2022 Foodservice and grocery update: Challenges are lurking
Last year’s story was about how pent-up post-pandemic demand and elevated household savings would benefit foodservices (i.e., restaurants and fast food). While this played out, for the most part, it was muted by inflation. High input costs, higher borrowing costs and a difficult labour market also limited opportunities. Heading into 2023, these concerns will continue to play a major role along with slower economic growth.
Household consumption spending in Canada has been strong in 2022. Total consumption rose 15% in Q2 compared to the inflation rate of 7.5%. Consumption of food and beverage products rose 16% and accounted for 17% of total household consumption in the quarter, a slight increase YoY. Now in Q4, there are indications that real (inflation-adjusted) spending growth is declining, but while sluggishness in the overall economy is a concern, the food sector remains robust.
Foodservice sales accounted for 34% of all food sales ten years ago. In 2019, this had increased to 37% before the COVID pandemic shifted the trend in the other direction. Now in late 2022, foodservice consumption is back to its historical trend line (Figure 1). We expect this trend to continue as consumers desire convenience, leisure and business dining opportunities; however, a weaker economy could shift spending patterns.
The split between store-bought food and foodservice expenditures in the U.S. is the opposite. U.S. consumers are now spending more of their food budget on foodservices than groceries, having reverted to the pre-COVID trend.
Foodservice sales adjusted for inflation are estimated to have rebounded to 2019 levels in July (Figure 2). On an unadjusted basis, sales were up 4% in 2022 through July versus 2019 and up 36% YoY. Full-service restaurants have led the growth in 2022, having increased 58% YoY. Interestingly, the increase in dinner reservations compared to 2019 is higher than inflation-adjusted sales growth in recent months, suggesting consumers are likely spending less per food service visit. This could partially be explained by the continued demand for pick-up and delivery, which usually involve smaller purchases of beverages and appetizers.
According to Chris Elliott, Chief Economist with Restaurants Canada: “After a rebound in foodservice sales in 2022, there are a number of headwinds facing the restaurant industry going into 2023. The rising cost of living and an economic slowdown next year are expected to restrain discretionary spending on items, like foodservice, later this year and into next year. This comes at a time when margins are already tight, and for many, negative. Failure to see any cost pressure relief or any decline in consumer demand could result in financial challenges for businesses with capital constraints. Creativity is one of the business strategies to stand out of the crowd.”
Consumers spending at grocery stores (the largest component of total store-bought food and beverage retail sales) has been flat in 2022 through August (Figure 3). Considering elevated food inflation, sales are down 8% YoY. Consumers are not only buying less YoY but also choosing cheaper substitutes. For example, canned vegetable volumes are up while fresh ones are down. Bread is one of the few food categories with positive volume growth despite higher prices. This highlights its importance in diets and being a relatively cheap food on a calorie per-dollar basis.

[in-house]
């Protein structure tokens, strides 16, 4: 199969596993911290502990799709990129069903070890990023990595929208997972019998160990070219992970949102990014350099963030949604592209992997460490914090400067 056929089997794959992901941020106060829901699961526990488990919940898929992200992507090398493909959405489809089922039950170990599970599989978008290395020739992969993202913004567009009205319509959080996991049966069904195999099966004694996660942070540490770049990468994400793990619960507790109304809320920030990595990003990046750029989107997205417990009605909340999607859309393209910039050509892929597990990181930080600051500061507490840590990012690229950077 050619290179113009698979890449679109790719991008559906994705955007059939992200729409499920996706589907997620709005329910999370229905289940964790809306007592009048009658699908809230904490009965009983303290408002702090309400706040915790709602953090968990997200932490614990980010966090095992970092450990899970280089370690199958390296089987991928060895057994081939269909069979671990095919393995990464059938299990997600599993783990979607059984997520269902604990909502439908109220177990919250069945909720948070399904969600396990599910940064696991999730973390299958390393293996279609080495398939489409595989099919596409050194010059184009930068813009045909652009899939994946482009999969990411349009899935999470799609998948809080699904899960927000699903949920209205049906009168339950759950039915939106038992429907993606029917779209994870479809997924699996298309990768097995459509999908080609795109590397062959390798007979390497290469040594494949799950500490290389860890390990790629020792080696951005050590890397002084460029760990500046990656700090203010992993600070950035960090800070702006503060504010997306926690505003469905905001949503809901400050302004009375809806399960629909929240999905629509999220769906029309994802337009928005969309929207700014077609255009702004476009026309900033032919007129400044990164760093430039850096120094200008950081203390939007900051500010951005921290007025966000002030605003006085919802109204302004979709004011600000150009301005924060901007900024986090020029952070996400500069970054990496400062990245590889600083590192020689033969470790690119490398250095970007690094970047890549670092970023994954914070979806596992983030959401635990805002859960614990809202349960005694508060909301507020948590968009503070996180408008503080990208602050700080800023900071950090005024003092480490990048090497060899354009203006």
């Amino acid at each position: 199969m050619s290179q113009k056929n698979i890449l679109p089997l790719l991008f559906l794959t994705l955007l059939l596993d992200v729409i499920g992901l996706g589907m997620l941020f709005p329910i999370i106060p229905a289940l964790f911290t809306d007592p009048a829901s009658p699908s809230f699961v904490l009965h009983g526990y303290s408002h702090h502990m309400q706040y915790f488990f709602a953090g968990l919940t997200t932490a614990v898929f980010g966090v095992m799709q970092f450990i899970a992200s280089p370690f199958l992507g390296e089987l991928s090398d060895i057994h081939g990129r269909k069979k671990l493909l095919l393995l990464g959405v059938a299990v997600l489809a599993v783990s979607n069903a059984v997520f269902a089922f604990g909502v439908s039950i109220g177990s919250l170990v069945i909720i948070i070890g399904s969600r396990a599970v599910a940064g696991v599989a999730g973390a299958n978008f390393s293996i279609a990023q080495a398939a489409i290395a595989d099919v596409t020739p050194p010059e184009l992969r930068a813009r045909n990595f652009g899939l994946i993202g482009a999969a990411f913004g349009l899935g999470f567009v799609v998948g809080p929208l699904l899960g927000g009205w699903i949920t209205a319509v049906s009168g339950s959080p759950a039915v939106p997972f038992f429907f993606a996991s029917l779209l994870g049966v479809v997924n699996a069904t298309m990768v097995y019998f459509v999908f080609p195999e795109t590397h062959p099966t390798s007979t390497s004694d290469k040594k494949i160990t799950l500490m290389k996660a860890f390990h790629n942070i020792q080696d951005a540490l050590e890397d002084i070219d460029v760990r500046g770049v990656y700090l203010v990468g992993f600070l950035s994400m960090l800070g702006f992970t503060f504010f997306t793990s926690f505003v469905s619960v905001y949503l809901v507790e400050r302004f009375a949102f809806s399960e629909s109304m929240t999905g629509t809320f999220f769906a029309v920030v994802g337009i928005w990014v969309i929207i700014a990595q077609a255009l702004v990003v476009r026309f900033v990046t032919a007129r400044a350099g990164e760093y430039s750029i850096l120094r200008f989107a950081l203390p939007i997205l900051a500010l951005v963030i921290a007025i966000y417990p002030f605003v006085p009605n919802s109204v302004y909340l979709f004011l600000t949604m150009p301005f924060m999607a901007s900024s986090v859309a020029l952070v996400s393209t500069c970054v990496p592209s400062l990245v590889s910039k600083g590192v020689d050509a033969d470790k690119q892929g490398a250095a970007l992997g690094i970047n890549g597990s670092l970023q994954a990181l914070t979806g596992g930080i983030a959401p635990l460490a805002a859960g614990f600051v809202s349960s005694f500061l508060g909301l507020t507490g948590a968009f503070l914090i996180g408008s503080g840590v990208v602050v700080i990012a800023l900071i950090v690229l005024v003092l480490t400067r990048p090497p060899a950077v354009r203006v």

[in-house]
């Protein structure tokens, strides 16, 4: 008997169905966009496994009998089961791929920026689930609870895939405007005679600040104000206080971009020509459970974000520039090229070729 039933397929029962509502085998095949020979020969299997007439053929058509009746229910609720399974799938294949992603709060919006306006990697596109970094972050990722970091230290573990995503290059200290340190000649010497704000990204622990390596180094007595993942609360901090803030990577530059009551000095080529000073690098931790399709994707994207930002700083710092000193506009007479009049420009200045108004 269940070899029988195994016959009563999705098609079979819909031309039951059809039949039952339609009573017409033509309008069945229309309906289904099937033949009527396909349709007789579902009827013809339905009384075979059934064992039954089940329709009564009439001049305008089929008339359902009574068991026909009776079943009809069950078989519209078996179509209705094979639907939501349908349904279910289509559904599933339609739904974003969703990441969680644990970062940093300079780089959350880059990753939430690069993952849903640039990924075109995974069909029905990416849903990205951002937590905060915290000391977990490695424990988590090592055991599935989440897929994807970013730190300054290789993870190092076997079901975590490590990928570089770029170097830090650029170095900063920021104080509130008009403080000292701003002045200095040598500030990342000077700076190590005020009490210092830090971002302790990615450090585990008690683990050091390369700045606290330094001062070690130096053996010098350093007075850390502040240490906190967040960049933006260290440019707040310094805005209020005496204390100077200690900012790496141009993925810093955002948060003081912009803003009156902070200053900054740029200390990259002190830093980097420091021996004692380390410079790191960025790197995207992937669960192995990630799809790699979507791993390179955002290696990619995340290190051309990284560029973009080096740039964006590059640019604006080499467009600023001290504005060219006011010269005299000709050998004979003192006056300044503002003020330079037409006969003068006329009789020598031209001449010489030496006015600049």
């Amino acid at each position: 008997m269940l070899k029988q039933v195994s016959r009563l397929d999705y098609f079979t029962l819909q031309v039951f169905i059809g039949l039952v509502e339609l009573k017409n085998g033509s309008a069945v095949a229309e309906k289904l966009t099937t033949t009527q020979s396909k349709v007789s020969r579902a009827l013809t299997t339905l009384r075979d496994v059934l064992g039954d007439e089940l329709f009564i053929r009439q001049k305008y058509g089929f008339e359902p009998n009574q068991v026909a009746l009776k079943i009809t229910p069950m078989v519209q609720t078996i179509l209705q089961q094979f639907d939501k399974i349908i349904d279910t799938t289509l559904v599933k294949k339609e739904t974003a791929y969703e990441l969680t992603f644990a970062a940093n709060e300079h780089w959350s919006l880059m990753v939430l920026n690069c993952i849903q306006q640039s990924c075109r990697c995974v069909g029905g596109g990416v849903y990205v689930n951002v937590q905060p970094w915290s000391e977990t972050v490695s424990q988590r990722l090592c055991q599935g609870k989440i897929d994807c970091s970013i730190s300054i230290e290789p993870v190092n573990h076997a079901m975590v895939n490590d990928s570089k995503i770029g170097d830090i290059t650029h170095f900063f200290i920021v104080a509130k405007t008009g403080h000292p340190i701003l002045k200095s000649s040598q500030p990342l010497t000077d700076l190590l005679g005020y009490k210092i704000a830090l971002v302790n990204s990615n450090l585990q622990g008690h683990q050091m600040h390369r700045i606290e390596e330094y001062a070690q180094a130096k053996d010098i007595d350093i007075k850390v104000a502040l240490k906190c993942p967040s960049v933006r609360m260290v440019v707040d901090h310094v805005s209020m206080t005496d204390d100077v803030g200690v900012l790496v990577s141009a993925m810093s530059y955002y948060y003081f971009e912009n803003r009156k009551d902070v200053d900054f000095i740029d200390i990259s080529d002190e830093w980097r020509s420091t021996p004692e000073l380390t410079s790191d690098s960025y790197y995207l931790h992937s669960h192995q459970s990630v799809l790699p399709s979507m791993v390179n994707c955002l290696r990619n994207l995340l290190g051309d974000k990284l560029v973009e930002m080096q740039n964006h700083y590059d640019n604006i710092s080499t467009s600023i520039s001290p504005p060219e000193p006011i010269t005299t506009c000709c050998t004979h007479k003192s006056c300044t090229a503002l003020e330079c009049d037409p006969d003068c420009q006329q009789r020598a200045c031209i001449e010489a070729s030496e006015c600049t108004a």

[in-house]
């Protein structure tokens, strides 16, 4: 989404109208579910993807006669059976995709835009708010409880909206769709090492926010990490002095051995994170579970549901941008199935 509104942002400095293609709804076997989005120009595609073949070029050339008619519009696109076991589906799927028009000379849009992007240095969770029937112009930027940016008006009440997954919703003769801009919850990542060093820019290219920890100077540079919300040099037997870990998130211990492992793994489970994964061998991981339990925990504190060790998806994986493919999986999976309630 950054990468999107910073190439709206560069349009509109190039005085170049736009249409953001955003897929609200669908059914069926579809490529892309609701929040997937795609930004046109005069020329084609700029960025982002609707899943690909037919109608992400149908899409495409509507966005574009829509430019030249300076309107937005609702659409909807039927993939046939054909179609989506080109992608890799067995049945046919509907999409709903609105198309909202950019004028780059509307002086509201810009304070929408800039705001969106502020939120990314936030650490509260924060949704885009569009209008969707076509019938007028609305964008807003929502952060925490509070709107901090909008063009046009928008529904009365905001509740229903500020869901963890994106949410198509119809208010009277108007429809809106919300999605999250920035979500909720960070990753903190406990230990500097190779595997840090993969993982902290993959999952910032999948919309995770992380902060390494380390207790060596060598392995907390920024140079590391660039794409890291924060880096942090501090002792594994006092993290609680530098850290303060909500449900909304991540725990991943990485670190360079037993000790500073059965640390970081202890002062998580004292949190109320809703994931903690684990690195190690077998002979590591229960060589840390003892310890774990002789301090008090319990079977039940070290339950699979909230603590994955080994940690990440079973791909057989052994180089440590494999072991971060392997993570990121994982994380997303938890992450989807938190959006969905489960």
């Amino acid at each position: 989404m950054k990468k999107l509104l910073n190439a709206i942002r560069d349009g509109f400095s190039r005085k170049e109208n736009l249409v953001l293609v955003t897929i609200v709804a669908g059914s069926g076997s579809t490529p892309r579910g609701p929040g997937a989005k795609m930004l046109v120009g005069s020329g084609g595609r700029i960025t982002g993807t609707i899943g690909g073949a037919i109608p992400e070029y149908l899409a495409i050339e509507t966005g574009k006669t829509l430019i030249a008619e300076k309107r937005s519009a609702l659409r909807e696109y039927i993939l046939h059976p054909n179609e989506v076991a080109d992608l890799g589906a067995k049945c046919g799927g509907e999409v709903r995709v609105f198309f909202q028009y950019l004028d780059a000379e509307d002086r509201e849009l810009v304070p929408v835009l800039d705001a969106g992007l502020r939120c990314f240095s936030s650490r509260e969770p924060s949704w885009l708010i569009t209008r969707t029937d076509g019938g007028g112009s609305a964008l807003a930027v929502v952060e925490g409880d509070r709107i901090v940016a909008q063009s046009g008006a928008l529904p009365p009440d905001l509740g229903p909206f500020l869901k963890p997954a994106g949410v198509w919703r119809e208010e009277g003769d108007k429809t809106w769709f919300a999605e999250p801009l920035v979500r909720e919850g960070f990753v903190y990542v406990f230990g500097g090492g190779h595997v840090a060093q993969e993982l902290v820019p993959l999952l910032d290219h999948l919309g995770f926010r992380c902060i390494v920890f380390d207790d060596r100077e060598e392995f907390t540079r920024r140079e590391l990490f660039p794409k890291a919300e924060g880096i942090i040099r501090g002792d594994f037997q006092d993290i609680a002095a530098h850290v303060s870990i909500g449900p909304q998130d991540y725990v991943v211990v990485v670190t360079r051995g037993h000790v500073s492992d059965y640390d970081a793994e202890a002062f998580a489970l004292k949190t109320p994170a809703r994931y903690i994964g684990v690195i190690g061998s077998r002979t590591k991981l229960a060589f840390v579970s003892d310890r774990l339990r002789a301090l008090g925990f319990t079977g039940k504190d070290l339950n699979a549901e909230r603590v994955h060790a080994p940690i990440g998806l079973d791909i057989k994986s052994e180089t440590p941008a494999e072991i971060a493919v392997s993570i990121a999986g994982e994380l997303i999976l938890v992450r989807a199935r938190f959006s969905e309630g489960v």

With consumers demanding convenience and shifting their purchases between aisles, grocers have been adapting. This includes promoting private-label brands, ready-to-eat meals, expanding convenience stores and investing in self-serve checkouts.
Grocery and foodservice establishments continue to grapple with hiring and retaining labour. Data for Q2 shows that the job vacancy rate was 4.7% for food and beverage stores (versus 2.9% in Q2 2019) and 11.8% for foodservice (5.4% in Q2 2019). There are over 166,000 unfilled jobs in grocery and foodservice sectors, which continues to impact service levels and opens opportunities for technology to help. See our recent labour challenge article for more insights.
Inflation rose fast in 2022, and the battle isn’t over yet. Headline inflation was 6.9% in September, down from 7.0% in August. Total food inflation was 10.3% in September, with grocery prices rising 11.4% and restaurant food 7.5%.
The outlook on inflation remains volatile, and the Bank of Canada remains committed to getting inflation to the 2-3% range through higher interest rates. Agricultural commodity prices have fallen from their highs of early 2022, but FCC Economics’ latest forecasts are for prices to remain historically strong into 2023. The energy markets are similar and remain susceptible to major short-term swings. A lower Canadian dollar exchange rate versus the U.S. dollar will likely raise import prices. Higher wages also continue to be an issue in the tight labour market.
Consumer spending growth in 2022 has been fueled by debt and the use of built-up savings – the latter predominately from retired individuals. Disposable income has increased in 2022, but wage growth has been lower than inflation, eroding purchasing power. Credit card liabilities were up 12.9% YoY in August, and we’re also seeing increases in non-auto personal loans and lines of credit. Overall, credit market debt as a percent of disposable income reached a record high of 181.7 in Q2. Households may be forced to make difficult purchasing choices if interest rates and inflation remain elevated.
Senior Data Scientist
Kyle joined FCC in 2020 and is a Senior Data Scientist, specializing in monitoring and analyzing FCC’s agri-food and agribusiness portfolio, industry health, and providing industry risk analysis. Prior to FCC, he worked in the procurement and marketing department of a Canadian food retailer. He holds a master of economics from the University of Victoria.